The stock market is the barometer of the economy." This was a statement that examinees had to defend or challenge in an examination during my graduation in Business Economics in 1992. I defended the statement, at a cost.
My generation was right in the middle of the biggest ever market mania in India. Robert Shiller recorded it as the eleventh largest 'Irrational Exuberance' of any financial mania in human history. Yet, my choice to defend the role of markets as a barometer of the economy arose from a strong belief that markets incentivise those who anticipate better. My professor, a well known and accomplished economist in those days, snarled that John Maynard Keynes had asserted that the "stock market can remain irrational for longer than one can remain liquid". He further fumed that even investment guru Benjamin Graham had asserted the involvement of sentiments in security prices.
Today, a somewhat similar situation has arisen. There is frenzied super-valuation in high quality stocks with high earnings visibility, but economic numbers trend lower. Is this a display of split personality, beginning of another bubble, or a flight to safety?
Evidence suggests a flight to safety. Since the euphoric first high in this current zone of Sensex and Nifty (January 2018), the key indices have fluctuated about 10 per cent. Several new highs have come and still Nifty relapsed to near 10,000 every time.
What it took me many years to figure out is that irrespective of the methodology deployed to construct stock indices, there are many layers to the stock market. For instance, the Nifty Midcap Index is 23 per cent lower and the Nifty Smallcap Index is 40 per cent lower from the January 2018 peaks. Yet all attention is on Nifty 50.
The flight to safety indicator plots the ratio of prices in Nifty 50 versus the summed prices of the Nifty Midcap and the Nifty Smallcap indices. This ratio reflects the unwillingness of capital to percolate into less liquid, less stable and yet much higher returns stocks.
With Nifty on a high again, the flight to safety indicator is at its peak. So, the mood of the markets is in line with economic performance.
A trend analysis of the smaller-cap indices is not reflecting bottom formation yet. A further 30 per cent cut seems feasible. Nifty, however, is expected to mimic the new highs that Sensex is likely to reach in the weeks ahead, a 12,250 level at the most. Thereafter, a slide back to the 10,000 area would complete an almost two-year-long sideways correction.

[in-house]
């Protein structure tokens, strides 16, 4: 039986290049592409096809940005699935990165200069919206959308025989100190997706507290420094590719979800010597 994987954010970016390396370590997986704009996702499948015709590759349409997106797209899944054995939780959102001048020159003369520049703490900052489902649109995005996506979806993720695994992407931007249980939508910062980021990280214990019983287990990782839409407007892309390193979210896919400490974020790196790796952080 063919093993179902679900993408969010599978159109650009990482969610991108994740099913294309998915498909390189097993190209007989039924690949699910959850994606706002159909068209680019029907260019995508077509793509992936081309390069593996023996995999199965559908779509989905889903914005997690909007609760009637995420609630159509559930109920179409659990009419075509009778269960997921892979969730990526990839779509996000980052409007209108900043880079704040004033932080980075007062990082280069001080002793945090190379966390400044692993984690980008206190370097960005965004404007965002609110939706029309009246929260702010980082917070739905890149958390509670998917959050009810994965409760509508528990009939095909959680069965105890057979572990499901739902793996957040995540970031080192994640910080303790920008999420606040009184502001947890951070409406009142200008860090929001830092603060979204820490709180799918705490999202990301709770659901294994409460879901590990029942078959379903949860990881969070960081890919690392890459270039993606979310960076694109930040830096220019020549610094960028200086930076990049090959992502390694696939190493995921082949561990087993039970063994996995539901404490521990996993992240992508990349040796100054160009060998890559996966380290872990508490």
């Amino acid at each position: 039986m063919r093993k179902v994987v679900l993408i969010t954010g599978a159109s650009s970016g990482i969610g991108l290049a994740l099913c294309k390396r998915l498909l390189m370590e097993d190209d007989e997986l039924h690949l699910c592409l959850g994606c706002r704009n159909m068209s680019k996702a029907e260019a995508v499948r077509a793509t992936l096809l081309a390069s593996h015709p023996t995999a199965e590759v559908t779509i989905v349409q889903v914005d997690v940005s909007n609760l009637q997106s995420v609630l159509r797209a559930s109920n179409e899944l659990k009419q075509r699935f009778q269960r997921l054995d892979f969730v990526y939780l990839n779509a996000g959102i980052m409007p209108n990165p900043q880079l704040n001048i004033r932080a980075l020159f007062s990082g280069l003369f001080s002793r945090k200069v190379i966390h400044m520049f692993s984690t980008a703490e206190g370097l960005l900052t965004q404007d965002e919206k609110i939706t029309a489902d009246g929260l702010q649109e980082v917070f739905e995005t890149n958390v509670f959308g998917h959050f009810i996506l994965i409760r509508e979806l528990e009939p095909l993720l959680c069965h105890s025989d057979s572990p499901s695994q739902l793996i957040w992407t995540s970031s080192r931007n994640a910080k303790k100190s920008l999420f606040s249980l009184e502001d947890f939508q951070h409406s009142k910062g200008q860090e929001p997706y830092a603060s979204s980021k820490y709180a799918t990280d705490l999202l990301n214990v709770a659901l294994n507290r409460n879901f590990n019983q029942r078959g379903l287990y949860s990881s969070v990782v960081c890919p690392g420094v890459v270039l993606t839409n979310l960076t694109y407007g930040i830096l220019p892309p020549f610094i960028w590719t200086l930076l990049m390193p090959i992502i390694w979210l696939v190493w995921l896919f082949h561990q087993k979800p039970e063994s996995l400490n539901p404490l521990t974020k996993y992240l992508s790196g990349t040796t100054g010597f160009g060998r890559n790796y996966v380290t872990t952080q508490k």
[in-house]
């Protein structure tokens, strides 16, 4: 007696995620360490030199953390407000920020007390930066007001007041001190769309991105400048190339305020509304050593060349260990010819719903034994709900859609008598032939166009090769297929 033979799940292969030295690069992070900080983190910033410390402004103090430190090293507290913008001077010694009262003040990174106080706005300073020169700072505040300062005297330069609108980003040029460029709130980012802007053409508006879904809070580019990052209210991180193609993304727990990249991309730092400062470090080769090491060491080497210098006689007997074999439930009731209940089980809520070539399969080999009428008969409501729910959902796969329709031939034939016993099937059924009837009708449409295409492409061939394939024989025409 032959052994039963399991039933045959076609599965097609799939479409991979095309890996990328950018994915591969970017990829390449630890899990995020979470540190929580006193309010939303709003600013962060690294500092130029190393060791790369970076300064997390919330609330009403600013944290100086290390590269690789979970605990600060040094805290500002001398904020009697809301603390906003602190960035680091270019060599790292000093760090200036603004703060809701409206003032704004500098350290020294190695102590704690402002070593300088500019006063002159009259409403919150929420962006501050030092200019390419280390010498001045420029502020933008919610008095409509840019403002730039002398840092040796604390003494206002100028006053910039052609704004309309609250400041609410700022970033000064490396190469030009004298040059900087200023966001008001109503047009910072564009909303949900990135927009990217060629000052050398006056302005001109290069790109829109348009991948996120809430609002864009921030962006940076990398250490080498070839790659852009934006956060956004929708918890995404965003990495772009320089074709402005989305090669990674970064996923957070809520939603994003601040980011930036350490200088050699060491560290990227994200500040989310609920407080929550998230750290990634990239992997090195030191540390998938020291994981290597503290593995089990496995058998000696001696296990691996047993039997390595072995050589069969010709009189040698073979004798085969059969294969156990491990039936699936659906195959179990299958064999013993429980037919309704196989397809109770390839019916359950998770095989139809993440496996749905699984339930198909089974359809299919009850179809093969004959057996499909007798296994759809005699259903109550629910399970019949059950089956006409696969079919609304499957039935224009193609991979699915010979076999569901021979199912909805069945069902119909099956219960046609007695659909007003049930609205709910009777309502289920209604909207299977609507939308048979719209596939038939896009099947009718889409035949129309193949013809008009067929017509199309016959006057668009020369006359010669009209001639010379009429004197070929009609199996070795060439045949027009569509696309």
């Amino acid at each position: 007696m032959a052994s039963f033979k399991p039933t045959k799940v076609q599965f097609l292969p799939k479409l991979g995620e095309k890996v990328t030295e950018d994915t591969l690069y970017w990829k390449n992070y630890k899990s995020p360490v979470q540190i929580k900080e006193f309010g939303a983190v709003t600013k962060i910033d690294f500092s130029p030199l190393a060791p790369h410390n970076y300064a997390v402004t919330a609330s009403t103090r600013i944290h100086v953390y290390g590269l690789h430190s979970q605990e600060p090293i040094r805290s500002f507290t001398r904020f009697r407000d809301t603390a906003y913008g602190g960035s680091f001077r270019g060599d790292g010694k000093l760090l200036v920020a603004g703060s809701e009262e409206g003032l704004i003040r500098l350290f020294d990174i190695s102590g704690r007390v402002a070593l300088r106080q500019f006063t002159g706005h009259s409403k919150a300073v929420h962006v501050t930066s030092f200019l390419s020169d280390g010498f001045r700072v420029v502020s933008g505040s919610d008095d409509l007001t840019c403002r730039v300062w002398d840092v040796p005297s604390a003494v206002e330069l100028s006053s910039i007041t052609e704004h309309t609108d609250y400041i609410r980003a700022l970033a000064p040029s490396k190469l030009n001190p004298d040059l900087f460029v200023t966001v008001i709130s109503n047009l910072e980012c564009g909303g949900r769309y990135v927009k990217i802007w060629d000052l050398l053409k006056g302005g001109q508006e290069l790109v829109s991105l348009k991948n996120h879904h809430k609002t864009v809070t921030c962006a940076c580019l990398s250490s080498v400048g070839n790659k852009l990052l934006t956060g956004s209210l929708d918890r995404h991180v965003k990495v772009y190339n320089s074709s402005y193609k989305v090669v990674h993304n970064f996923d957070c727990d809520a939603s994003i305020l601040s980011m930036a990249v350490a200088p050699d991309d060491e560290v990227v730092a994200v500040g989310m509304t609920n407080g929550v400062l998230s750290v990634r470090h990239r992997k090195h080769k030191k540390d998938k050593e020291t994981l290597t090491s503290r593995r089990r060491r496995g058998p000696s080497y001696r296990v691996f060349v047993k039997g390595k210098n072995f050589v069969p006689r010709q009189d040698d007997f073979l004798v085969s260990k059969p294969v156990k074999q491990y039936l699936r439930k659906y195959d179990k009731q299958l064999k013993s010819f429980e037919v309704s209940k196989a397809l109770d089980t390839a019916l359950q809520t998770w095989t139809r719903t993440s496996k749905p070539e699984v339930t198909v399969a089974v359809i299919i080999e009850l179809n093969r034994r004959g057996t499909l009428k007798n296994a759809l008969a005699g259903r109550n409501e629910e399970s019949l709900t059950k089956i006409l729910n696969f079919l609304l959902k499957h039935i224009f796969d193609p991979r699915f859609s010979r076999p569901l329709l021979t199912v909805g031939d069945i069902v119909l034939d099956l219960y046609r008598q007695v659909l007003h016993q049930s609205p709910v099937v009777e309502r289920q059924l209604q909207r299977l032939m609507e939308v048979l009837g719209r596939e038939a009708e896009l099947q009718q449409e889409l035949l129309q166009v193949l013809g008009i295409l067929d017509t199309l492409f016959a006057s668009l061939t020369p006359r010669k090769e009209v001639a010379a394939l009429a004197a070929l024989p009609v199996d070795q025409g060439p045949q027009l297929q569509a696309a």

Among small- and mid-cap companies, erosion in earnings and valuation has driven them lower. In the large-cap space, there is a fear of being left out of the India growth story, especially vis-a-vis the tepid global growth outlook. The fear of being left out has been exacerbated by the high-octane and high-determination structural reforms and shifts of Modi 2.0.
What is the basis of these price forecasts? In my trials in the markets through three decades, whenever I leaned on fundamental analysis, I only got part of an answer. Each individual can have their favourite perspective on the possible factors. But the vector sum of all hypotheses, conjectures and insights is market price.
Only when a market move has occurred does everyone agree to its best explanation. And since uncertainty is the origin of returns, market-men agree upon the fitting answer after the moves have occurred.
The finale to the current sideways correction in Nifty and Sensex could culminate in the early part of 2020, whereon true animal spirits will revive, first in the markets and a few quarters later, in the economy. Common sense dictates this deep catharsis to take place in mid and small caps, which will produce extra-ordinary returns for several years. This will happen since large-caps' valuations are saturated.
Big turns in the economy are accompanied by confusion and anxiety. So, investors should undertake a deep study of the businesses and companies they would like to own for years to come, and conserve capital by trading lesser in markets at this point.
The writer is founder, Kedianomics, a market research firm.